Christopher Titus staging a one-man revolution 

Ask actor-comedian Christopher Titus about the evolution of his new one-man show “Neverlution,” which comes to San Francisco’s Marines Memorial Theatre next week, and he gets right to the point.

He was minding his own business at the DMV, see, when all of a sudden this little kid burst out from the crowd. And the kid is running around … screaming and basically unraveling into an uncontrollable mess.

“Nobody said anything,” Titus recalls. “This little kid — nobody is helping him. Nobody is helping his father, and I just realized, ‘Wow, we’re on the verge of extinction.’ I came home and thought, ‘In 10 years, we’ve lost our country.”

“Neverlution” has all the things that has made Titus a star on both stage and screen, from his unabashed wit to a fierce determination to address —  let’s make that “mentally mud wrestle” — America’s ever-growing complacency.

“America used to be the revolution,” he says. “We had the Civil War — we were so pissed off, we fought ourselves. But the biggest protest we’ve had in the last 10 years is ‘Don’t touch my junk’ in the airport!”

Fans of Titus already know this isn’t his first foray into intense comedic banter. Recently dubbed the most original voice since Seinfeld, he once crawled out of the TV’s backwaters (“Lois and Clark,” “Prey”) to impress network suits enough to launch his own solo outing on the small screen, “Titus.”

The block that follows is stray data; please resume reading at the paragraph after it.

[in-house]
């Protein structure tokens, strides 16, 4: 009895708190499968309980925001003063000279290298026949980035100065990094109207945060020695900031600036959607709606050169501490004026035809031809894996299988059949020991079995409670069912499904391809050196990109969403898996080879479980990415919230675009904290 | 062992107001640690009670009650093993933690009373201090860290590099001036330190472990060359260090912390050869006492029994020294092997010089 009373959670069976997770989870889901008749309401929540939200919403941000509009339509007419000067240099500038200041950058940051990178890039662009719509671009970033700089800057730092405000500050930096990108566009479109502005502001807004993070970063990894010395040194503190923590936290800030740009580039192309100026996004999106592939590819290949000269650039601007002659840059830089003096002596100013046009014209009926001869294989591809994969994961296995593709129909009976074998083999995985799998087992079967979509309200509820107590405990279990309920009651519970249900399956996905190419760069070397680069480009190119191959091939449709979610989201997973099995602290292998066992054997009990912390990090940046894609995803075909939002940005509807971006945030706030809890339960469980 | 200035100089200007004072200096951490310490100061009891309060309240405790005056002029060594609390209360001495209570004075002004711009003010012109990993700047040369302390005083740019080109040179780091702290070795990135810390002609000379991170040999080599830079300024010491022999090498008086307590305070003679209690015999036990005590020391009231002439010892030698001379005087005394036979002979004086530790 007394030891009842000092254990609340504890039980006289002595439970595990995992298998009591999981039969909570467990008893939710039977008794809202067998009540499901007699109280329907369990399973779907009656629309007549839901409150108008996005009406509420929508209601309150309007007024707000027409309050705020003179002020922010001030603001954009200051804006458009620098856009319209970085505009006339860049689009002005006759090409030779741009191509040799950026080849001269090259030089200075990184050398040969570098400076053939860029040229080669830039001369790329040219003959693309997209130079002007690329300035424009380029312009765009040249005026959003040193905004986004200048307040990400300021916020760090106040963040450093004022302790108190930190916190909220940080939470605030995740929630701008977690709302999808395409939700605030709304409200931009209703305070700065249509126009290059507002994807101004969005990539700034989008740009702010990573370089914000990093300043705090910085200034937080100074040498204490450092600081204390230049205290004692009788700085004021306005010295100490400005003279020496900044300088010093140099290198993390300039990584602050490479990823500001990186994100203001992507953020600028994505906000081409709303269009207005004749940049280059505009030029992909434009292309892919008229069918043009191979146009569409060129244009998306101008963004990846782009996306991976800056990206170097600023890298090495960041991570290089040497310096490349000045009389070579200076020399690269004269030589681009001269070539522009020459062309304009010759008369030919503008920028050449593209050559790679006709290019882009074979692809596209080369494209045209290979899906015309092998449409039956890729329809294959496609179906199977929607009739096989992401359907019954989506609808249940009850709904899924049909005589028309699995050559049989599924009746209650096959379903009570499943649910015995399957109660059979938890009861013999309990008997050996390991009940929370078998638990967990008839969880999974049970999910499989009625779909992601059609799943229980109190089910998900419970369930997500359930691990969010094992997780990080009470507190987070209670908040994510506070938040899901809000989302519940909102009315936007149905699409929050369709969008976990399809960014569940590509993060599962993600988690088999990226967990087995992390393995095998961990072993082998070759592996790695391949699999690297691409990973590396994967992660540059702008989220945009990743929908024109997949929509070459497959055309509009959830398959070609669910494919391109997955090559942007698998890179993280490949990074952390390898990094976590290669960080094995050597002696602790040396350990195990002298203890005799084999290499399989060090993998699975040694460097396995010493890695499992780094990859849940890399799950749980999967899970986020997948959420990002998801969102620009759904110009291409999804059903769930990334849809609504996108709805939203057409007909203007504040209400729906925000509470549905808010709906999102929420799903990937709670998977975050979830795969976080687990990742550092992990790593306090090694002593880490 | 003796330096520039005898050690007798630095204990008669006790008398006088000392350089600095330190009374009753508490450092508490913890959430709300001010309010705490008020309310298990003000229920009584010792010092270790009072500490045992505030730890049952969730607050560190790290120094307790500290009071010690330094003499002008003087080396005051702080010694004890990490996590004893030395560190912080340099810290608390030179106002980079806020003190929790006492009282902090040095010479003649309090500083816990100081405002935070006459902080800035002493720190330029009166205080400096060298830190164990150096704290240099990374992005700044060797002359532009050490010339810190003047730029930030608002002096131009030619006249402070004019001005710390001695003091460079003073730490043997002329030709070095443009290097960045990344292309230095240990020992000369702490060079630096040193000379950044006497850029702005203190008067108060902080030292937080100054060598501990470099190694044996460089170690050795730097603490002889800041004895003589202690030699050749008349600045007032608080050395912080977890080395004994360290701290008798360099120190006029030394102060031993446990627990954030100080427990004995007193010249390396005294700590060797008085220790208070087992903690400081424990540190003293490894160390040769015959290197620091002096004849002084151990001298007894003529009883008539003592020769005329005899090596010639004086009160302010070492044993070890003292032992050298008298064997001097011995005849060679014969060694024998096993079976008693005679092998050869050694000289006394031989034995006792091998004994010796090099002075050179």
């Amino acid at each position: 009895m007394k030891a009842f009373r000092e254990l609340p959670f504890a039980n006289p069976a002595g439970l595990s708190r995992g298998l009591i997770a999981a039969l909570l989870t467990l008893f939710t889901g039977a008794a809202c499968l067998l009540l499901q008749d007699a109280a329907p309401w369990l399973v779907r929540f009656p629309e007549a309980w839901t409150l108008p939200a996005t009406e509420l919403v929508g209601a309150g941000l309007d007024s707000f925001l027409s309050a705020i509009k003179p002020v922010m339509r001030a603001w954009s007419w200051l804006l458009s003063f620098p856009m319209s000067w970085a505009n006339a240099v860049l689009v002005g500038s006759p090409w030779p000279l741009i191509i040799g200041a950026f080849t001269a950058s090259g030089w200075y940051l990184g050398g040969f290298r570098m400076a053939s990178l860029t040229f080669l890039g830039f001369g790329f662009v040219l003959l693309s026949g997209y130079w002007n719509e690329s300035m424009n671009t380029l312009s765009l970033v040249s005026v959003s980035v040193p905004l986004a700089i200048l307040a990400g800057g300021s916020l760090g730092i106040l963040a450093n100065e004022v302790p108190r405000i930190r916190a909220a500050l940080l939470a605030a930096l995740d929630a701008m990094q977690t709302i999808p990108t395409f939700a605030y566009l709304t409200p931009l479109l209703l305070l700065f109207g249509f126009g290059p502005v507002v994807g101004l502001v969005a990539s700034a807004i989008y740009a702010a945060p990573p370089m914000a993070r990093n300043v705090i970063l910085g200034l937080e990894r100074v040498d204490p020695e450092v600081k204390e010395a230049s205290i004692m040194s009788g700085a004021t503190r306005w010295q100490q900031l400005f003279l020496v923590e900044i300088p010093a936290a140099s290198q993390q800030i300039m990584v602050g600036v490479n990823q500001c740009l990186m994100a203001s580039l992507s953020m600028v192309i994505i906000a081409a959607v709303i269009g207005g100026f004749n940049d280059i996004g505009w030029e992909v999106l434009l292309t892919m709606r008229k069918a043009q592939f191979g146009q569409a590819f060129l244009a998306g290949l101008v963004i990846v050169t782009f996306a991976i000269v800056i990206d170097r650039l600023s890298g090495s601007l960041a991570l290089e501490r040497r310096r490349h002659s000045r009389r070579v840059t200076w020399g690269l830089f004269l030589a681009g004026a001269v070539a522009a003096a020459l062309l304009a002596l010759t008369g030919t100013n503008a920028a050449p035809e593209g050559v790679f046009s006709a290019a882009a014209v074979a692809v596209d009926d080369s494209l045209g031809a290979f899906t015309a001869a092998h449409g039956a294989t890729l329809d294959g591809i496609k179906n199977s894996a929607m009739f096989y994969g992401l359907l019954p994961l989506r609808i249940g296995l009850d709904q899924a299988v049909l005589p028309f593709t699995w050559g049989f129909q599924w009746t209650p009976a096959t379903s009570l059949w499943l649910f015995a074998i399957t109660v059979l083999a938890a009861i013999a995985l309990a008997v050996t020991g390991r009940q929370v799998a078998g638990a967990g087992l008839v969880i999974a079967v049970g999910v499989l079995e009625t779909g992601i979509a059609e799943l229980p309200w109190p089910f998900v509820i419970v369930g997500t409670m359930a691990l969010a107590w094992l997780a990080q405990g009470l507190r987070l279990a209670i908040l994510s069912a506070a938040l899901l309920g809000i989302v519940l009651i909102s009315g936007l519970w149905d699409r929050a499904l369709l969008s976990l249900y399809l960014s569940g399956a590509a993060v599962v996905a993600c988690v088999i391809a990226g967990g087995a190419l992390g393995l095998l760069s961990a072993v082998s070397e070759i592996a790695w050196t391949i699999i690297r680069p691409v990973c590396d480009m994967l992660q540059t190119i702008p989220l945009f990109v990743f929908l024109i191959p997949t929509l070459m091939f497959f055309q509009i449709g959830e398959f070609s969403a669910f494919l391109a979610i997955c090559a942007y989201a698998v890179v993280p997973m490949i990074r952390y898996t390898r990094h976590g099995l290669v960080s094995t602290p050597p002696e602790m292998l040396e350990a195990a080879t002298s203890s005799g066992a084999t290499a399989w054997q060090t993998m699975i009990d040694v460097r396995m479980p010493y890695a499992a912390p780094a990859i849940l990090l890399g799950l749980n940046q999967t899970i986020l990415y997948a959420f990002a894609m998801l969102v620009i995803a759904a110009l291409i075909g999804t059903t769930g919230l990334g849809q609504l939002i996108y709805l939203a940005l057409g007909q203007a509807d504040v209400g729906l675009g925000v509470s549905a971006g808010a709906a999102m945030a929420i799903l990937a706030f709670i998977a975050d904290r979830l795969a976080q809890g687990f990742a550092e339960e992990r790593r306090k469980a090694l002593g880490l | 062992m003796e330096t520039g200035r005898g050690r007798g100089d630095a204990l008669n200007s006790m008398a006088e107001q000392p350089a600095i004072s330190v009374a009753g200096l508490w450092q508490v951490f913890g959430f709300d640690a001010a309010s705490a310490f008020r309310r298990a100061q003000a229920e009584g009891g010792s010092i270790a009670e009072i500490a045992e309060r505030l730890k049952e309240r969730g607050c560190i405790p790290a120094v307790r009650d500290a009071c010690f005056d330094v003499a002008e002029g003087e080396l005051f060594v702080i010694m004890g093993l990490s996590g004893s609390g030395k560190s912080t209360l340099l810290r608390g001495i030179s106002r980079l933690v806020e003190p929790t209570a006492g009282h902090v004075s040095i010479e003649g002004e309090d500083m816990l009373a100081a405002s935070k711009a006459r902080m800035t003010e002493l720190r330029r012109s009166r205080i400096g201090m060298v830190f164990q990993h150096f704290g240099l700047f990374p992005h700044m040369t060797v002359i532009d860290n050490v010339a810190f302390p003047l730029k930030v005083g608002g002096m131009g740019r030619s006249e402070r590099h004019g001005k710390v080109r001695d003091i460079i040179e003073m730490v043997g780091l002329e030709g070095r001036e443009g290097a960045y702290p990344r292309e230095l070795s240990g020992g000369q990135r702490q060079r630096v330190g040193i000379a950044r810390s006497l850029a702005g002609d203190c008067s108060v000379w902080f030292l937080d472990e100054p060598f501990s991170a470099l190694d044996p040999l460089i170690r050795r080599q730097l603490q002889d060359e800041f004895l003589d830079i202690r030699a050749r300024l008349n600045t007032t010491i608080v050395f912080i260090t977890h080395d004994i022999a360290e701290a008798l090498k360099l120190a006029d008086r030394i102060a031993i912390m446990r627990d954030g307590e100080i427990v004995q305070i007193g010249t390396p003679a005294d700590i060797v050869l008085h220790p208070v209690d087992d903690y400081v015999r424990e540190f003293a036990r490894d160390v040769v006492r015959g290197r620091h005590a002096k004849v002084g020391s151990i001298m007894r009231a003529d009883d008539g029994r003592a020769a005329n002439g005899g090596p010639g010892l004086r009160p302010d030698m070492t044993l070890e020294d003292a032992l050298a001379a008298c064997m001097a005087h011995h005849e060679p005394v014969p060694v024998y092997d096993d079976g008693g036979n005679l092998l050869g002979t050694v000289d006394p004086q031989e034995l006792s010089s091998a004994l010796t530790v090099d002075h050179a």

After the popular series folded in 2002 — “I pissed off the network president,” Titus laughs — he forged ahead, writing and developing his own stage and TV work.

He continued to stand out for his honesty — his “Fifth Annual End of the World Tour,” for instance, created a stir in 2007.

Interweaving his personal experiences in his new show, the 46-year-old calls for a “revolution against technology, politics, racism, child worship and the prescription drug companies.”  

He argues, however, that America will never launch such an endeavor because “we are fat, lazy and scared.”  

But he’s not angry — much. He’s just eager to take action — mostly with his live, stand-up show.

“Here’s the thing, man,” he says. “I’ll never stop doing this. If I had three movies tomorrow and all they all were $10 million movies, I would still do this. I cannot not do this. It’s one of the few places where I feel like I am really doing what I am supposed to do — when I write something new. I got to do it. It’s a disease. It’s a freaking disease.”


Christopher Titus

Marines Memorial Theatre, 609 Sutter St., San Francisco

8 p.m. Tuesday through Feb. 19

Tickets: $45

(415) 771-6900,

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Greg Archer

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